4. Savings And Phone Upgrade Possibilities
I’ve saved exactly $1209.12 over 2 years with Straight Talk, doubling its oft advertised $950 yearly savings rate, and the savings are indeed appreciated, though what would be even nicer would be keeping the $45 rate while including all necessary taxes and fees, which would make the offering even more attractive than it already is and is the main reason I plan to stay a Straight Talk customer for the foreseeable future, though now I have another dilemma.
As is common with many people after 2 years, now it’s time for me to upgrade my phone. While the E71 is perfectly useful, only needing a new battery and in near mint condition otherwise, the operating system itself in Symbian is close to being officially sunset and apps for the device are steadily declining despite the steady stream of operating system updates before support officially ends in 2016.
Paying a consistent $50.38 per month has been a small joy over the 2 years I’ve had service, because it’s been the only consistent monthly expense I have while everything else I pay for has gone up in cost, something that should be taken into account when budgeting for monthly expenses.
5. Viable, Timely Options for New Devices
This is where the biggest positive change for Straight Talk has pushed it to the top, as it now offers halo devices such as the iPhone and the Samsung Galaxy S III while still offering mid-range smartphones and cheaper feature phones that made up the bulk of its line up 2 years ago. More smartphones are also available for every budget level, a stark difference compared to 2011 and a major reason for the explosive growth both in smartphones and customer growth.
I’m not necessarily starved for choice the way I was in 2011 having chosen the E71 due to the relative lack of compelling phones at the time, but now that I can choose between iOS and Android as well as Windows Phone 8 with the Huawei W1, the question now becomes which platform do I tie myself down to for the next 24 months, as all three have their advantages and disadvantages.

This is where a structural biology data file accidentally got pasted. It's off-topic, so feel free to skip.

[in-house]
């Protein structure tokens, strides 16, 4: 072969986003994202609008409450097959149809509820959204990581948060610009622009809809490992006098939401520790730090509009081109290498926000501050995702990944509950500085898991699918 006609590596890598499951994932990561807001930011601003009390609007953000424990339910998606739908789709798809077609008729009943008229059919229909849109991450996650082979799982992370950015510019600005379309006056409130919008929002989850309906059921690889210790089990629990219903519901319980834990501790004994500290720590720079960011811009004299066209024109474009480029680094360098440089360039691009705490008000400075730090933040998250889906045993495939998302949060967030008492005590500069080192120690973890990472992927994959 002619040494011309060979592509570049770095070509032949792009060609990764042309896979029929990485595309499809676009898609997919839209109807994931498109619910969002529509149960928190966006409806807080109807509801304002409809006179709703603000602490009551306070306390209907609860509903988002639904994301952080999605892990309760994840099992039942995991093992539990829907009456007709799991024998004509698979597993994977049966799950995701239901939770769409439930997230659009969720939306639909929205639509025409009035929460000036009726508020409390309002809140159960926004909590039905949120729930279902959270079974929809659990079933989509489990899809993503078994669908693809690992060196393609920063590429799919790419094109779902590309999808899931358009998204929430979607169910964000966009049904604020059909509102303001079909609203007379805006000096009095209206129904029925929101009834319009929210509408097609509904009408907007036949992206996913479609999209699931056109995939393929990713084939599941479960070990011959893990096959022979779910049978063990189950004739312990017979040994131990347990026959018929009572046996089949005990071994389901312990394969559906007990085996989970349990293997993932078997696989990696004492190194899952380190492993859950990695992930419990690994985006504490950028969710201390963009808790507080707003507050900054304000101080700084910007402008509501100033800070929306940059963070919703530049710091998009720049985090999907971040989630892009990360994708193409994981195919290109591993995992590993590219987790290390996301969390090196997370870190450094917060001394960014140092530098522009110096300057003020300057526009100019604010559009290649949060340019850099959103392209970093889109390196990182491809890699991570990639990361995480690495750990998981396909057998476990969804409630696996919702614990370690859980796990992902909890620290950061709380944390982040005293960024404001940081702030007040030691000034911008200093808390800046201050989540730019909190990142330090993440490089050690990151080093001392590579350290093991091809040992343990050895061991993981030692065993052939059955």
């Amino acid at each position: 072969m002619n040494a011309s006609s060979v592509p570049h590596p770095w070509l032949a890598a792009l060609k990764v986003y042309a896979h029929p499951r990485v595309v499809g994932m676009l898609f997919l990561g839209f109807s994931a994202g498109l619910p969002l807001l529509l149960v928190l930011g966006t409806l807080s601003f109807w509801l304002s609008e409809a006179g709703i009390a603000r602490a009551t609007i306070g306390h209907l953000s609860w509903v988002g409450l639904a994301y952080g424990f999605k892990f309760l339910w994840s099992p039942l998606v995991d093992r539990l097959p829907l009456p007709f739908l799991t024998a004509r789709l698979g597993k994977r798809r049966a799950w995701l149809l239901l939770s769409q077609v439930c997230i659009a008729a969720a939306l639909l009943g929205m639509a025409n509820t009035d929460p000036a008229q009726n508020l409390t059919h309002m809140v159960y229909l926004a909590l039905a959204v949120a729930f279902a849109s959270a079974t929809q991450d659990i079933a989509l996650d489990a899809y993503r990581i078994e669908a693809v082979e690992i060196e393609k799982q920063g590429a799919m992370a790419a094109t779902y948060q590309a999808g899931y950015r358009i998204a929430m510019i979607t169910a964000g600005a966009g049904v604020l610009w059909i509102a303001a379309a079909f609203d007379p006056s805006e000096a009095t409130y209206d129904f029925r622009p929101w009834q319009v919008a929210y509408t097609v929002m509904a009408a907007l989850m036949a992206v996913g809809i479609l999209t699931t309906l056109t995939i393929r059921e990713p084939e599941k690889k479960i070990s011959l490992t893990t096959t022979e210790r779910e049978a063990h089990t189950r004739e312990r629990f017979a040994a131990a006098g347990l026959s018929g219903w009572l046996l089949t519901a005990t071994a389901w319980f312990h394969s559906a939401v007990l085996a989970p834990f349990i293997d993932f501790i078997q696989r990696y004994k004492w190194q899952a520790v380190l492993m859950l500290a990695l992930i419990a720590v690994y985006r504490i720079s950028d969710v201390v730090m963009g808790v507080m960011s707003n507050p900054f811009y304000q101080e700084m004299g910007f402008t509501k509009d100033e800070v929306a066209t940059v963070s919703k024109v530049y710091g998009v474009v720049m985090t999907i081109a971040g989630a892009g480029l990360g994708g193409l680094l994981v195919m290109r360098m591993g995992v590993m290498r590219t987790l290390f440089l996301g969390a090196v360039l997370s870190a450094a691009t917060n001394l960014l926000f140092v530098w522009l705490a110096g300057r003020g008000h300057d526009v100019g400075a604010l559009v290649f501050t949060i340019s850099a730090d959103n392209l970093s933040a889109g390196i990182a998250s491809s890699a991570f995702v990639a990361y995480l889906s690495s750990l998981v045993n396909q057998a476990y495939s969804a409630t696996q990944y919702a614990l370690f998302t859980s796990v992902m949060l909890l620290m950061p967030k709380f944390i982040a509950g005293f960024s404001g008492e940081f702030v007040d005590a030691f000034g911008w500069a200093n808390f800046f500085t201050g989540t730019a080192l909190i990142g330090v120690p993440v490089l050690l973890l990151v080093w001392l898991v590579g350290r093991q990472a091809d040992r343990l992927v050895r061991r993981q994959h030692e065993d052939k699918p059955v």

6. Unlocked Devices: Even More Choice
Even with all of the increased choice, I can still choose to forgo buying a branded Straight Talk smartphone and just pull the active SIM from my current phone and buy another device, giving me potentially more choices. My current mission now is finding the perfect device to fit the service I’m using, especially since I still have access to AT&T service and coverage.
My ideal device would actually be the BlackBerry Q10, as it features a similar shape to the E71, though it isn’t widely available as an unlocked device yet and the AT&T-branded version hasn’t been released yet, making it very likely that I won’t be able to just buy one outright when it is launched sometime next month, owing to routinely stupid store and company policies regarding new devices and outright purchases without a plan purchase from AT&T.
Barring that option, this is what I’m currently looking at for an upgrade from my current phone:
- iPhone 5 (64GB Straight Talk version)
- Samsung Galaxy S IV (16GB AT&T version)
- Sony Xperia ZL (Unlocked 16GB version)
- Nokia 808 PureView (Unlocked version)
- Huawei W1 (StraightTalk version)
- HTC One (64GB AT&T version)
While I mull over my options in terms of an upgrade, I’ll close this by saying that I’m glad I chose Straight Talk over other more well-known and better advertised offerings in 2011, even when they weren’t as well-known as they are now.
Time will tell if I’ll feel the same 2 more years from now, but these past two years have been a smoother experience than I could have ever expected or wanted from a prepaid service. Will experiences vary? Of course they will, such is the nature of cellular service in the US, especially prepaid service.
What I can say is that anyone paying more than $50 for service a month is doing themselves a great disservice by not looking and shopping around for alternatives to pay less money for identical service per month. Straight Talk currently offers the most options for different needs and situations, something that can’t be said for the majority of virtual operators and even carriers. Will Straight Talk be right for everyone? No, but it should be kept in mind as a viable option when shopping around for prepaid service.